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(Imported from Trac #476, reported by @dcoutts on 2009-01-24)
It is a common complaint that missing build-depends causes unfriendly error messages.
For example http://trevion.blogspot.com/2008/11/cabal-is-fine-piece-of-software.html writes
I noticed another nice Cabal feature upon first adding the line
import qualified Data.Map as Map
to my program. Of course, recompiling produced the message:
Preprocessing executables for interpreter-0.1...
Could not find module `Data.Map':
it is a member of package containers-0.1.0.2, which is hidden
But really, my favorite feature is highlighted by the GHC
error message about not being able to find Data.Map. Of
course, Data.Map is on my system – GHC’s even found it, and
told me where it is. But Cabal’s made an important
distinction: just because I have software installed in my
development environment doesn’t mean I want to use it! Rather,
Cabal’s started out by hiding all the Haskell libraries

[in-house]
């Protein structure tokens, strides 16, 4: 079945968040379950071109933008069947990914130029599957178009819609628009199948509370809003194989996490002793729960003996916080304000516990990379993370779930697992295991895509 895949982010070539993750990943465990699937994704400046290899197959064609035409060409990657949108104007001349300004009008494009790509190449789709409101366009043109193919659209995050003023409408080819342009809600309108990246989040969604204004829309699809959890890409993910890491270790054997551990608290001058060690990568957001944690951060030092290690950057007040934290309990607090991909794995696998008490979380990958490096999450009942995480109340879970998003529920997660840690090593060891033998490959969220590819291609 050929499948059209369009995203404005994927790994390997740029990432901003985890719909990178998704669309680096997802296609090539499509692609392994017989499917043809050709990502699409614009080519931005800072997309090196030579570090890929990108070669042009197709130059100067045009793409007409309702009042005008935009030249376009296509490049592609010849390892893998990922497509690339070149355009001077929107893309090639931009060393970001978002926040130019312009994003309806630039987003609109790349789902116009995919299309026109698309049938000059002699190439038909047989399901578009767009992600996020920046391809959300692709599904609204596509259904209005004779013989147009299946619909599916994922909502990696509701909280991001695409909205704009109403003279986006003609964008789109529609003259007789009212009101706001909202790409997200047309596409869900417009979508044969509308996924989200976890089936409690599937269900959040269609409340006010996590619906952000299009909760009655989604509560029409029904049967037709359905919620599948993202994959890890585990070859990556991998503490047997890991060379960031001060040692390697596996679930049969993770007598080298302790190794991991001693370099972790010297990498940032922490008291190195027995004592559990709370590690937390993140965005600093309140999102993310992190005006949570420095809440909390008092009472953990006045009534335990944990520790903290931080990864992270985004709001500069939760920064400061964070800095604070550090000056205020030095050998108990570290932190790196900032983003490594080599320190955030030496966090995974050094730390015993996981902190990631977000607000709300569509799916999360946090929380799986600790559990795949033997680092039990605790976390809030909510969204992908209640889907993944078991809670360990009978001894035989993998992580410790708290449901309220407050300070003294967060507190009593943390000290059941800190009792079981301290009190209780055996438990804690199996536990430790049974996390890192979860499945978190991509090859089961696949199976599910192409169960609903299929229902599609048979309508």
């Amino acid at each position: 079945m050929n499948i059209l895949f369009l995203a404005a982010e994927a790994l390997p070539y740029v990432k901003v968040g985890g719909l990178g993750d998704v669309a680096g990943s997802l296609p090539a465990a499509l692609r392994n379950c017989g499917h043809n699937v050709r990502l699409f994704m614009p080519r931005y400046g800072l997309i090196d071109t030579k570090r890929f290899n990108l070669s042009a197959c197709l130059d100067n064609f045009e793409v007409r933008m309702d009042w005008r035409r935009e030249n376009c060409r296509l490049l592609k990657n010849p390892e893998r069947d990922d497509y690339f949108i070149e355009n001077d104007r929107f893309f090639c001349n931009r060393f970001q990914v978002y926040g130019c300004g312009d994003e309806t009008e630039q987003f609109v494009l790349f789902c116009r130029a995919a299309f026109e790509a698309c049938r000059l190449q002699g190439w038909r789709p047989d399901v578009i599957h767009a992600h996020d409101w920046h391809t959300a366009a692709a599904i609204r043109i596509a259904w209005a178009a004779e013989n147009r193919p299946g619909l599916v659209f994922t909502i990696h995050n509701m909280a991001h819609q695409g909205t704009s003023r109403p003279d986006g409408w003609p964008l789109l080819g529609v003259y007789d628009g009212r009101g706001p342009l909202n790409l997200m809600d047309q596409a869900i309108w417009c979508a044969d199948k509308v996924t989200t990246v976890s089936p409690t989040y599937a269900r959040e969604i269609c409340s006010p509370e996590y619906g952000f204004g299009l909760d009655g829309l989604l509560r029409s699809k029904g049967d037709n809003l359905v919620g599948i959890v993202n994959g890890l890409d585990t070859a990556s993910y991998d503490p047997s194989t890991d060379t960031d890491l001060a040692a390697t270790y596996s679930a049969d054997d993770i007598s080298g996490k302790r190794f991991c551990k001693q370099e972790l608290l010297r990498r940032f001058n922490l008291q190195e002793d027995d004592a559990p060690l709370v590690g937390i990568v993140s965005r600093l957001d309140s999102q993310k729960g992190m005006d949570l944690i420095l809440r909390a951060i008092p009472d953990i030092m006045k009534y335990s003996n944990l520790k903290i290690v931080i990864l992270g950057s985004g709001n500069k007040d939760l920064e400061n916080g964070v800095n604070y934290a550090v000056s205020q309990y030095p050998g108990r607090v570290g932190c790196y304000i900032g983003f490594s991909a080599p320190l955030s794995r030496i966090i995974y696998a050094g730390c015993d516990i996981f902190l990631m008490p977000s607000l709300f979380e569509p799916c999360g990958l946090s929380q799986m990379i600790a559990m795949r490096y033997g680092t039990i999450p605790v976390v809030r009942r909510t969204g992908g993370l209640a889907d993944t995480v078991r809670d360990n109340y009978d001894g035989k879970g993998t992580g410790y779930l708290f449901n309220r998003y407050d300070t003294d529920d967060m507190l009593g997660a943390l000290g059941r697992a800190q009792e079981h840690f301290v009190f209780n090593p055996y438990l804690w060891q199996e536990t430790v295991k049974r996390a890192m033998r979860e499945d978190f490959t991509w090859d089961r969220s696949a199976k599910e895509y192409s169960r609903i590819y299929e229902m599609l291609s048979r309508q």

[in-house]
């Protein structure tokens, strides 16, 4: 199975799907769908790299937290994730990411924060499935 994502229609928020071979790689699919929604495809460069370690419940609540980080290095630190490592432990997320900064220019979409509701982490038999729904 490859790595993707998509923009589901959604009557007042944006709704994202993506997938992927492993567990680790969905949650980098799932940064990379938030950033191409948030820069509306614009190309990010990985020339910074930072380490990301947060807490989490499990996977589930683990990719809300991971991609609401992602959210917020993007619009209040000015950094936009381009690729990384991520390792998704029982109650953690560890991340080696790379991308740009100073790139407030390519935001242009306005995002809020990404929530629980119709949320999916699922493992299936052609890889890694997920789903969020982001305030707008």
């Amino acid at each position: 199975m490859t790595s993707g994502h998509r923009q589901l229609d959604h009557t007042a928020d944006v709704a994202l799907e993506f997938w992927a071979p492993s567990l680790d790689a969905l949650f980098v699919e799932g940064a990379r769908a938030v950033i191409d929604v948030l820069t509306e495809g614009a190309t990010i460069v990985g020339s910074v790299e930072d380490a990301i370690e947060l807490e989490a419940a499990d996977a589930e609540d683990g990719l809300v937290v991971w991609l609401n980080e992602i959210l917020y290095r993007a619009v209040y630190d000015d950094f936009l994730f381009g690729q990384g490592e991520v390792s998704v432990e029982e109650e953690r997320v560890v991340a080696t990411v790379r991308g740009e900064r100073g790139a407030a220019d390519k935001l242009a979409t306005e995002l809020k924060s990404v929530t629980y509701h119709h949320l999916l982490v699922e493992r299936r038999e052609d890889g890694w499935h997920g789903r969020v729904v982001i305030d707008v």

installed on my system. This helps me really appreciate the
packaging system, as I get to individually add each package
I’ve previously installed and then wish to use to my metadata
file. Of course, keep in mind, this is a per-project effort!
Even if I’ve used a library in one project, I might not want
to use it in my other projects.
For Cabal-2 we plan to track module dependencies directly rather than relying on ghc --make. In that case we have two options to improve the above situation. For quick and casual builds (perhaps not even using a .cabal file) we can just use the available packages and not complain. For packages that we expect to distribute we can either give warnings or errors about missing build-depends. In either case we can say exactly what is missing (not just the first) and we can make a reasonable suggestion about what version constraints to use.
I don't think we're going in this direction anymore. We really need to know all the build dependencies if we're going to have hermetic builds. Open if you disagree.